That year, Rogue also became a regular on the streets of New York City, with a carefully curated mix of styles. It was at one such fair in Bushwick that Brian Procell, the macher of downtown vintage sellers, first met her.
“She created a mix of brands for people her age, as well as discerning New Yorkers like myself,” says Mr. Procell, one of Ms. Rogue’s main inspirations. (She routinely wears the muslin Air Force 1s he released with Nike in 2019.)
“She gets the Westwood, Rick Owens and also the Mandee meets Wet Seal, then the No Limit, Ecko Unltd. – all these things came together, “continued Mr. Procell. “But it’s her specific presentation that sets her apart, and the ability to bring it to the TikTok generation.”
Social media has been critical to Ms. Rogue’s rise from selling a few dozen items a week on Depop to the downtown calendar setter. Early in the pandemic, she started filming TikTok videos where she would carefully pack people’s orders. There was something soothing about seeing the sometimes chaotic garments methodically and lovingly sent to new homes.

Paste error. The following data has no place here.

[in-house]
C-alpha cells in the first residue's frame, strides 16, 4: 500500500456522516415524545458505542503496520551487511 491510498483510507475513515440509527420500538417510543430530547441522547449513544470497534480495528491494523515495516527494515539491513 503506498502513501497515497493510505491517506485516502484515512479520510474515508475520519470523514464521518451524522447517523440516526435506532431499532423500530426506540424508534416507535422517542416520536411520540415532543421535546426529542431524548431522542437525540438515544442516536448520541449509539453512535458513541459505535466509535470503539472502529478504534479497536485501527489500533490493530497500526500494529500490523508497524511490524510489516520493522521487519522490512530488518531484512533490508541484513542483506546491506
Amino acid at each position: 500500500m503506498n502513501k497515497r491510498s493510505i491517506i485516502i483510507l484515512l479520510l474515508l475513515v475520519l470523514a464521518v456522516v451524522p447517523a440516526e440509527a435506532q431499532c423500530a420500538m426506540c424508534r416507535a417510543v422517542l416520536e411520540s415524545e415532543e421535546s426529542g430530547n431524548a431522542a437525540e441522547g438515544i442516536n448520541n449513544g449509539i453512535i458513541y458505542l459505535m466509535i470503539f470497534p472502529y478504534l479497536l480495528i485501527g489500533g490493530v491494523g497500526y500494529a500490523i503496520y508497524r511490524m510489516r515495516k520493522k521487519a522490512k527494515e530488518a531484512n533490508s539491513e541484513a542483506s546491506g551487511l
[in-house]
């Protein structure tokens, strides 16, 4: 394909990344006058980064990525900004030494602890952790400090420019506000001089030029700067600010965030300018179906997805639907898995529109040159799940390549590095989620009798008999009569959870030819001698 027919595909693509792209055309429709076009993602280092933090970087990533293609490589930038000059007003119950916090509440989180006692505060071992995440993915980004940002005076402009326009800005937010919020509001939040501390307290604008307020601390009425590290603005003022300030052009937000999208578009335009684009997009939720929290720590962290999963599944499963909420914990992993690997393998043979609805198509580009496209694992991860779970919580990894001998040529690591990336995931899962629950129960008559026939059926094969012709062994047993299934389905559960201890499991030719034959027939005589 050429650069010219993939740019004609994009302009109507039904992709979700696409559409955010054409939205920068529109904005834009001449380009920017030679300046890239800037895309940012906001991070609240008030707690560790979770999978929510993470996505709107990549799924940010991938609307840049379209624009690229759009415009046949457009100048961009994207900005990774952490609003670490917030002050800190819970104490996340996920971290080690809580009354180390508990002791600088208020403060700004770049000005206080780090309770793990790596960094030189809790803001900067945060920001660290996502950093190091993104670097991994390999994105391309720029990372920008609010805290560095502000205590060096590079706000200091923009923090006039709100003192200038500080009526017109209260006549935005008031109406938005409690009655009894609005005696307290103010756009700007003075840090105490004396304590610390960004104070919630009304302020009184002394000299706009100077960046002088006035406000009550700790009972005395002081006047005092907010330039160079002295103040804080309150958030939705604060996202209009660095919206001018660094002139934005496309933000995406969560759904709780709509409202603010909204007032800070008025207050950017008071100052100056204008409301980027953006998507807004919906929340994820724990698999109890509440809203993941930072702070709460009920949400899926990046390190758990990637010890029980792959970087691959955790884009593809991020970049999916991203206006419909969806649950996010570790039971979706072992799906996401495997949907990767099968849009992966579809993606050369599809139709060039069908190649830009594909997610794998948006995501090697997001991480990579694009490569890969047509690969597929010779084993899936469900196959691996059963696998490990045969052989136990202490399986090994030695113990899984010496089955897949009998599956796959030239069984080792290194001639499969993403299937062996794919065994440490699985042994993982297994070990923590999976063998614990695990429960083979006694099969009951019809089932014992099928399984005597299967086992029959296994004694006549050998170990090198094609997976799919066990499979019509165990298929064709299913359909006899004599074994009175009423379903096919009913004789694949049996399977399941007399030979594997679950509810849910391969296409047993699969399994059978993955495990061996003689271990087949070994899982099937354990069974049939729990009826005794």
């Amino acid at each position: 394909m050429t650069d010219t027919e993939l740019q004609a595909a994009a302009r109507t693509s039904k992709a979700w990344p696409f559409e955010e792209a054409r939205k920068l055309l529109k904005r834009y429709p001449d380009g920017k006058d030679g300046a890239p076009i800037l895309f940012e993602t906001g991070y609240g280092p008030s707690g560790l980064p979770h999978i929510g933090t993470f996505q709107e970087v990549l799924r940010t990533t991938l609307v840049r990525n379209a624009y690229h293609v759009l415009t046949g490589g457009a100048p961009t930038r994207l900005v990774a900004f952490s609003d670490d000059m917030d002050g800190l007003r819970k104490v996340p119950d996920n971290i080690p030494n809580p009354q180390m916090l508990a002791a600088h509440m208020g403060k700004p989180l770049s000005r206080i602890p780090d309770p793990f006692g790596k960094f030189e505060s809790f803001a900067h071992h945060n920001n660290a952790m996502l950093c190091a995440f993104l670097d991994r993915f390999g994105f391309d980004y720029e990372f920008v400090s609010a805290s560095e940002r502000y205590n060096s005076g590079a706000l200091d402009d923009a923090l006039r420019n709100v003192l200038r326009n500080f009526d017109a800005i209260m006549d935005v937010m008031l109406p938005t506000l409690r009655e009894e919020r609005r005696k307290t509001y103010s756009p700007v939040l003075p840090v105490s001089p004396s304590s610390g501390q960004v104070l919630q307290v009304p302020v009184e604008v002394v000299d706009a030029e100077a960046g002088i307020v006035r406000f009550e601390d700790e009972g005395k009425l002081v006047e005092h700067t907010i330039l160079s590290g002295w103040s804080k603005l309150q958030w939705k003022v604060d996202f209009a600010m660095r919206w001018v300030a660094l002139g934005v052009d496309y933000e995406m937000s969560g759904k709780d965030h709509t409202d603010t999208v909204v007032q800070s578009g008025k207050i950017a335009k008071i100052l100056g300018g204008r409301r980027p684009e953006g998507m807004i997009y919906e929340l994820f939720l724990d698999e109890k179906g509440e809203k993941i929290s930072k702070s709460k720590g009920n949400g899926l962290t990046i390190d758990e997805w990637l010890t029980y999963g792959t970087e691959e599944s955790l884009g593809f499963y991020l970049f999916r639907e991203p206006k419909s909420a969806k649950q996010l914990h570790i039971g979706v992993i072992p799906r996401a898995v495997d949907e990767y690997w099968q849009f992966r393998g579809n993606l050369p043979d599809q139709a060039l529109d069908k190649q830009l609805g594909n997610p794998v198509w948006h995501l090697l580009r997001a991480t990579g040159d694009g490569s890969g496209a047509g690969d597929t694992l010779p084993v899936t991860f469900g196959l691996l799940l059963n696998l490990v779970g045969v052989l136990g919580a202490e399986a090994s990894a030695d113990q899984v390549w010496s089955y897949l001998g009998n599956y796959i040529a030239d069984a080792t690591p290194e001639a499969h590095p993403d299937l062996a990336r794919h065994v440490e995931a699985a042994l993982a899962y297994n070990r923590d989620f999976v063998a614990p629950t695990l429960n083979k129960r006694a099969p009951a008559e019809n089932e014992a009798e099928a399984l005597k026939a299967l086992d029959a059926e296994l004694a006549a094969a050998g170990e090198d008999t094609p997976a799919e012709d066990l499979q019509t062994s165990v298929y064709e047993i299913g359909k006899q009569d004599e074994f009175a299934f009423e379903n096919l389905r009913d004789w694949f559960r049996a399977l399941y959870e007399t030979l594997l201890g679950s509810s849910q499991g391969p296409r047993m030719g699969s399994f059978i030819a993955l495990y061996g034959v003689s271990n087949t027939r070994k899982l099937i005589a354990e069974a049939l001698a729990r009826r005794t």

Although Ms. Rogue has hired sales staff and has help with social media, most of her operation remains a one-man show. While rummaging through the racks in New Jersey, she was pulled away to approve social media content to be posted, and received a call about a stylist making an unannounced visit to pick up items for a television show. She also posted photos of the items she bought on her Instagram story and polled her followers about their likes and dislikes.
“It’s like an agency that has an internal department for all these things,” Mr. Procell said, “but it’s just her.”
Her turnaround time from the decision to find a physical location to the store’s opening day was about two months. “It’s amazing how bold she is, the fact that she thought she could open a brick and mortar,” Ms. McFadden said. “I thought, ‘Why would you do that when everything is happening online?’ But after I saw her move, I thought, “Wow, brick and mortar is still alive and kicking.” Jonas, musicians Steve Lacy and Holly Humberstone, and others.
But Ms. Rogue is more focused on her inner circle, cultivating a creative group from the start. “Emma is honestly one of the best networkers I know,” said Ms. Perlmutter, “but she’s also generous about sharing the spotlight and helping bring everyone’s audience together.”